Jean-Jacques Cornish

EU top court bloodies Morocco’s nose over Western Sahara

The European Union has legally bloodied Morocco’s nose by annulling the North African Kingdom’s trade deals involving the Western Sahara it has illegally occupied since 1975 in defiance of the United Nations.

Significantly the EU’s top court acknowledges that the government of the Saharawi Arab Democratic Republic (SADR)  is the internationally recognized authority over Western Sahara and thus controls the agriculture and fishing in the territory under Moroccan occupation.

This is a legal victory for the POLISARIO, the ruling party in the SADR who challenges the European Council that acts on behalf of the 27 EU member-states.

It finds the EU did not secure the consent of the Saharawi people before entering into agreement with Morocco.

Polisario representative to theEU Oubi Bashir hailed “a great victory for the desert cause”.

In early 2018 the European Court of Justice ruled that  a fisheries agreement between the EU and Morocco cannot include the waters of the Western Sahara.

This dealt a multi-million euro blow to the cash-strapped Kingdom that relies largely on  exports are dagga and oranges. 

Normally, Rabat acts petulantly against challenges to its occupation of the Western Sahara.

It quit the then Organisation of African Unity when the continental body accepted the membership of the SADR.

When Spain treated SADR President Brahim Ghali for COVID earlier this year, Morocco withdrew its guards from the two Spanish enclaves on the African continent.

This allowed Moroccans fleeing human rights violations and economic constraints in their home country to pour into Ceuta and Melila seeking a better life in Europe.

The latest European Court decision is certainly a blow to EU-Morocco relations.

In this matter,  the kingdom is forced to  be circumspect in demonstrating its anger.

The EU is far and away the largest trading partner with Morocco and the largest foreign investor in the kingdom.

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Jean-Jacques Cornish is a journalist and broadcaster who has been involved in the media all his adult life.

Starting as a reporter on his hometown newspaper, he moved briefly to then Rhodesia before returning to South Africa to become a parliamentary correspondent with the South African Press Association. He was sent to London as Sapa’s London editor and also served as special correspondent to the United Nations. He joined the then Argus group in London as political correspondent.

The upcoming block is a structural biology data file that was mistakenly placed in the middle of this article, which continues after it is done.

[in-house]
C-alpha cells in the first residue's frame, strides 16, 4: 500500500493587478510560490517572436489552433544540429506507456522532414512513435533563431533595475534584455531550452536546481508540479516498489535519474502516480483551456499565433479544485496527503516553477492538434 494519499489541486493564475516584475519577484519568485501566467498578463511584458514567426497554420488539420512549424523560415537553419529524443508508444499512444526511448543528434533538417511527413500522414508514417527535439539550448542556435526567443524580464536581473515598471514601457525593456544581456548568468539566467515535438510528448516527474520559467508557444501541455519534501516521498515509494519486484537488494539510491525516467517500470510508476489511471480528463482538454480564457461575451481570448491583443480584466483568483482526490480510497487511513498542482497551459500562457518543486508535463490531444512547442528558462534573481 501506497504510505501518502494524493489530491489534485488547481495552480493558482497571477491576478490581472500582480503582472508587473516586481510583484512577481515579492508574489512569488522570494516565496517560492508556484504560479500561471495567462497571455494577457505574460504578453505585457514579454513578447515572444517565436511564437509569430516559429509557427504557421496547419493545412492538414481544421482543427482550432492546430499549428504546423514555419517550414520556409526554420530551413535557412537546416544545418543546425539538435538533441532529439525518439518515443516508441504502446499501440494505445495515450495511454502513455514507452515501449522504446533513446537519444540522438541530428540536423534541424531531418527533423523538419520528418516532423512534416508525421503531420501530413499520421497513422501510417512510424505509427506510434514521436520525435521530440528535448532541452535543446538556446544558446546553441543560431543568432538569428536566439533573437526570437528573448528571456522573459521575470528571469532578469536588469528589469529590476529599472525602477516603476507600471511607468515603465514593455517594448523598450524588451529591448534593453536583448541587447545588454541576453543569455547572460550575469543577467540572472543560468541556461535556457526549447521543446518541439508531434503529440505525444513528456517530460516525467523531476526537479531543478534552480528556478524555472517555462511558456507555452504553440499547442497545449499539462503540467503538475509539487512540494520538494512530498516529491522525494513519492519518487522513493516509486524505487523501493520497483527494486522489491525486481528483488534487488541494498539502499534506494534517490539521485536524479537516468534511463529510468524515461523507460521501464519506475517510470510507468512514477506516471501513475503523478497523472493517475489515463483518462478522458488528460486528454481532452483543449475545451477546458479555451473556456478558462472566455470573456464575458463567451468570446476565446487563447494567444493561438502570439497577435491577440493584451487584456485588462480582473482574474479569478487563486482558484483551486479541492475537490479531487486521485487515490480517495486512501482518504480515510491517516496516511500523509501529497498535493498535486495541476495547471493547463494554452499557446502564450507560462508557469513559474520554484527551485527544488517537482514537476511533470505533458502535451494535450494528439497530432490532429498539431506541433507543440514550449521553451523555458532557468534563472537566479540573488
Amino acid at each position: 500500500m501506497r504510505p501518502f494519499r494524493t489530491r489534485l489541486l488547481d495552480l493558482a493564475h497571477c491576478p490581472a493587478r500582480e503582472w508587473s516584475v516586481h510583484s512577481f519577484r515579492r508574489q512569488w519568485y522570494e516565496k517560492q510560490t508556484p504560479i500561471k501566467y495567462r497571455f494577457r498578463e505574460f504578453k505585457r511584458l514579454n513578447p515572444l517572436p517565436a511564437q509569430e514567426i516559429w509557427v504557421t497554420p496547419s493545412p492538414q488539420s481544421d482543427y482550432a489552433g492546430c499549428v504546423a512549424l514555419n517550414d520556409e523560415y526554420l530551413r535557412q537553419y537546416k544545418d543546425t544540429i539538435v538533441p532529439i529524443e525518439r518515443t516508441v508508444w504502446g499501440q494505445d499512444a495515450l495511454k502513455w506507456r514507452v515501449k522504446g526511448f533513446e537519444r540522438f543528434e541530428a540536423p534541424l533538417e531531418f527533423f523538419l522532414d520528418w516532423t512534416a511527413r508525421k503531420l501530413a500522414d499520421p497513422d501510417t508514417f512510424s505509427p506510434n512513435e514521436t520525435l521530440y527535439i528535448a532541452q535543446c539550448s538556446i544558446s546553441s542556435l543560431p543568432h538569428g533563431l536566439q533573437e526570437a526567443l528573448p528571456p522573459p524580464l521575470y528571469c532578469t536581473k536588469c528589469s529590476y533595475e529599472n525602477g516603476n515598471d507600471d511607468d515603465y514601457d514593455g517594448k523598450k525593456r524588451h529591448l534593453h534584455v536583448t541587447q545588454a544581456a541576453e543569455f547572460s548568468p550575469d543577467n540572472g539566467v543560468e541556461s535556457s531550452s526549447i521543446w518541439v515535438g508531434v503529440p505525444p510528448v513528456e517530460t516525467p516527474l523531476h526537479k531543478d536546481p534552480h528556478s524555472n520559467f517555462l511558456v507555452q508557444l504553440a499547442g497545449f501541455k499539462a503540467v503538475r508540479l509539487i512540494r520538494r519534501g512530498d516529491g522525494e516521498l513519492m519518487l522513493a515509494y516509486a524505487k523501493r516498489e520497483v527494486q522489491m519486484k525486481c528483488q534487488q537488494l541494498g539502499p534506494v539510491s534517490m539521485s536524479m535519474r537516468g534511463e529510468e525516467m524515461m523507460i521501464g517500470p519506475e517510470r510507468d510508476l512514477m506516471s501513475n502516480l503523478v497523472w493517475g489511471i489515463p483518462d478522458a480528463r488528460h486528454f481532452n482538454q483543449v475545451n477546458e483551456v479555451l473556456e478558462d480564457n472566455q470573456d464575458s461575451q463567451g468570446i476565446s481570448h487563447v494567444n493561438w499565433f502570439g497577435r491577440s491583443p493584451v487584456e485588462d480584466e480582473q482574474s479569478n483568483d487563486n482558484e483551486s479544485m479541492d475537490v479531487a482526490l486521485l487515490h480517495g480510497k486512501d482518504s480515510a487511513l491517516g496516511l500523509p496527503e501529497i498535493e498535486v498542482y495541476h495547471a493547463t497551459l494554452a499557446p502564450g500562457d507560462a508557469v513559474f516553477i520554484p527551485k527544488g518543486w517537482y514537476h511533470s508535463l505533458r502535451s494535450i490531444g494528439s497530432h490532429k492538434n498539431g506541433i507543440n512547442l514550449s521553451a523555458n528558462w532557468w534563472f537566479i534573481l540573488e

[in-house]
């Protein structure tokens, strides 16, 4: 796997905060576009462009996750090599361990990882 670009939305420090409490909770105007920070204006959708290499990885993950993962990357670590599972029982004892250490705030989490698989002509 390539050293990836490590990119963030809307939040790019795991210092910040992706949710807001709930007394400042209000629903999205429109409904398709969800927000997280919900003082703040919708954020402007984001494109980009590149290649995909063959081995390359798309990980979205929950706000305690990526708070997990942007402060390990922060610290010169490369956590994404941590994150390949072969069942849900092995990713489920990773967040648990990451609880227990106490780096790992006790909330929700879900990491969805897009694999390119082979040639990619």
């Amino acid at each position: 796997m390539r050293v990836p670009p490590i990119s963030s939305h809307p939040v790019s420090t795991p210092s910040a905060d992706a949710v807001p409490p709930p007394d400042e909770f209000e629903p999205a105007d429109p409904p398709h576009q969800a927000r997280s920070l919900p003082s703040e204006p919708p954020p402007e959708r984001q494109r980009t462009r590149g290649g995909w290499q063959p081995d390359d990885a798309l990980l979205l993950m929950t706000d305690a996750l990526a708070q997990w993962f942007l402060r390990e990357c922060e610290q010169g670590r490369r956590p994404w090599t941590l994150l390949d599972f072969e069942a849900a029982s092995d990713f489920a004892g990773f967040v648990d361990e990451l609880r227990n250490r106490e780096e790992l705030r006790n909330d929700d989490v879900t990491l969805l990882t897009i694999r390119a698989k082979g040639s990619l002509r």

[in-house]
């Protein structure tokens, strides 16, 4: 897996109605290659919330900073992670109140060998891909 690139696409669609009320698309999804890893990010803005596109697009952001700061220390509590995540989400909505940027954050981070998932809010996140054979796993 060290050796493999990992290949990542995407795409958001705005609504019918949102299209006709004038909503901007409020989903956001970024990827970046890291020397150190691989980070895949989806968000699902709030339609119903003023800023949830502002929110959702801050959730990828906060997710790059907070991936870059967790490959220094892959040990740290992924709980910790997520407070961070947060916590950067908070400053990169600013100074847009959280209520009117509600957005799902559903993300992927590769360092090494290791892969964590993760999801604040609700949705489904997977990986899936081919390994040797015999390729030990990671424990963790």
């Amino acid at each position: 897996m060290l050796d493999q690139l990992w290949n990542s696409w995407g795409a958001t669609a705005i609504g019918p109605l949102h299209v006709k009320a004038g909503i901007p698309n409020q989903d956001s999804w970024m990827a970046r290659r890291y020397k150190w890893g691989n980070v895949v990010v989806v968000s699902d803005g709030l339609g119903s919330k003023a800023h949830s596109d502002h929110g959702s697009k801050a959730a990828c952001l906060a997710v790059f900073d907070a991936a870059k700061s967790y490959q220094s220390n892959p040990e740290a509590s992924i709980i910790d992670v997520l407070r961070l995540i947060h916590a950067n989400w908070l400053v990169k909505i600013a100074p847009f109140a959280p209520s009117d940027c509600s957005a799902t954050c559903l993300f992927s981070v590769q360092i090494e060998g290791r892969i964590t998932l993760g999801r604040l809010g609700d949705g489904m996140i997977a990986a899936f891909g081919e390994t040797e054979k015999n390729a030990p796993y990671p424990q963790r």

Returning to South Africa after 12 years abroad, he was assistant editor on the Pretoria News for a decade before becoming editor of the Star and SA Times for five years.

Since 1999 he’s been an independent journalist writing and broadcasting – mainly about Africa – for Talk Radio 702 and 567 Cape
Talk, Radio France International, PressTV, Radio Live New Zealand, Business Day, Mail & Guardian, the BBC, Agence France Press,
Business in Africa, Leadership, India Today, the South African Institute for International Affairs and the Institute for Security Studies.

He has hosted current affairs talk shows on Talk Radio 702 and 567 Cape Talk. He appears as an African affairs pundit on SABC Africa and CNBC Africa.
He lectured in contemporary studies to journalism students at the Tshwane University of Technology and the University of Pretoria.

He speaks on African affairs to corporate and other audiences.
He has been officially invited as a journalist to more than 30 countries. He was the winner of the 2007 SADC award for radio journalism.

He’s been a member of the EISA team observing elections in Somaliland, Democratic Republic of Congo, Madagascar, Zimbabwe, Egypt and Tunsiai.

In October 2009 he headed a group of 39 African journalists to the 60th anniversary celebrations of the Peoples’ Republic of China.

In January 2010 he joined a rescue and paramedical team to earthquake struck Haiti.

He is immediate past president of the Alliance Francaise of Pretoria.

Jean-Jacques is a director of Giant Media. The company was given access to Nelson Mandela in his retirement years until 2009.
He is co-producer of the hour-long documentary Mandela at 90 that was broadcast on BBC in January 2009.